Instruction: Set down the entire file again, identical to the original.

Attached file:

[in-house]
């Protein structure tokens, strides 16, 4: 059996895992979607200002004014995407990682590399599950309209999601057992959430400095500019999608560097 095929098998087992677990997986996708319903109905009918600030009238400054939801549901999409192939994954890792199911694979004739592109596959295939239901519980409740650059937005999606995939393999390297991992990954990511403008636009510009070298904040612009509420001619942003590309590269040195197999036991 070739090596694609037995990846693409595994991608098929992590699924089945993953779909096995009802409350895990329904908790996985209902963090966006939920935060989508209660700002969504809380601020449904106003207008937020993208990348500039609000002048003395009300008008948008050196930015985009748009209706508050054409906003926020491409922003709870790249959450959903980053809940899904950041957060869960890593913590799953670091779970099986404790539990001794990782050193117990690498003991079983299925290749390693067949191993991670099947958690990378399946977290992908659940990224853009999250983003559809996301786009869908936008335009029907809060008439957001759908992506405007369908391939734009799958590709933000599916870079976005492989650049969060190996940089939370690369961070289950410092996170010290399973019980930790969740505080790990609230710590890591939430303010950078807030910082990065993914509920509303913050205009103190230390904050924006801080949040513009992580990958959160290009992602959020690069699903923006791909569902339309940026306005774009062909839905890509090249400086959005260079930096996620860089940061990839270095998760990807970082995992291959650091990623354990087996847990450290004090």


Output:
[in-house]
């Protein structure tokens, strides 16, 4: 059996895992979607200002004014995407990682590399599950309209999601057992959430400095500019999608560097 095929098998087992677990997986996708319903109905009918600030009238400054939801549901999409192939994954890792199911694979004739592109596959295939239901519980409740650059937005999606995939393999390297991992990954990511403008636009510009070298904040612009509420001619942003590309590269040195197999036991 070739090596694609037995990846693409595994991608098929992590699924089945993953779909096995009802409350895990329904908790996985209902963090966006939920935060989508209660700002969504809380601020449904106003207008937020993208990348500039609000002048003395009300008008948008050196930015985009748009209706508050054409906003926020491409922003709870790249959450959903980053809940899904950041957060869960890593913590799953670091779970099986404790539990001794990782050193117990690498003991079983299925290749390693067949191993991670099947958690990378399946977290992908659940990224853009999250983003559809996301786009869908936008335009029907809060008439957001759908992506405007369908391939734009799958590709933000599916870079976005492989650049969060190996940089939370690369961070289950410092996170010290399973019980930790969740505080790990609230710590890591939430303010950078807030910082990065993914509920509303913050205009103190230390904050924006801080949040513009992580990958959160290009992602959020690069699903923006791909569902339309940026306005774009062909839905890509090249400086959005260079930096996620860089940061990839270095998760990807970082995992291959650091990623354990087996847990450290004090």